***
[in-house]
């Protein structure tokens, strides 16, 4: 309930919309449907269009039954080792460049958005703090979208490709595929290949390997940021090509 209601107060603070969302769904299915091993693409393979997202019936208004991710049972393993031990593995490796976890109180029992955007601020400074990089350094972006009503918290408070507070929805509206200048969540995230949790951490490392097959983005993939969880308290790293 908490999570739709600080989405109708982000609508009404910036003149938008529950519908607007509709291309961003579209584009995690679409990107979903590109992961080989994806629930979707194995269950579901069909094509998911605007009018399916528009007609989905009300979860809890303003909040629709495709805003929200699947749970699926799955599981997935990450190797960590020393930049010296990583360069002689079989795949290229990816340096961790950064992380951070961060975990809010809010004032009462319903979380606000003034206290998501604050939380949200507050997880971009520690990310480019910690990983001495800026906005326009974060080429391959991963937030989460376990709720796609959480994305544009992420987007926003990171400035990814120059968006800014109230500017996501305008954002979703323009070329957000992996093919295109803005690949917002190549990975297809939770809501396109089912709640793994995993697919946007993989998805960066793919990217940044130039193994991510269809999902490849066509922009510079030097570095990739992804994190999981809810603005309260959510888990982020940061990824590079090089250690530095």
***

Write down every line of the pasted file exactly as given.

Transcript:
[in-house]
């Protein structure tokens, strides 16, 4: 309930919309449907269009039954080792460049958005703090979208490709595929290949390997940021090509 209601107060603070969302769904299915091993693409393979997202019936208004991710049972393993031990593995490796976890109180029992955007601020400074990089350094972006009503918290408070507070929805509206200048969540995230949790951490490392097959983005993939969880308290790293 908490999570739709600080989405109708982000609508009404910036003149938008529950519908607007509709291309961003579209584009995690679409990107979903590109992961080989994806629930979707194995269950579901069909094509998911605007009018399916528009007609989905009300979860809890303003909040629709495709805003929200699947749970699926799955599981997935990450190797960590020393930049010296990583360069002689079989795949290229990816340096961790950064992380951070961060975990809010809010004032009462319903979380606000003034206290998501604050939380949200507050997880971009520690990310480019910690990983001495800026906005326009974060080429391959991963937030989460376990709720796609959480994305544009992420987007926003990171400035990814120059968006800014109230500017996501305008954002979703323009070329957000992996093919295109803005690949917002190549990975297809939770809501396109089912709640793994995993697919946007993989998805960066793919990217940044130039193994991510269809999902490849066509922009510079030097570095990739992804994190999981809810603005309260959510888990982020940061990824590079090089250690530095």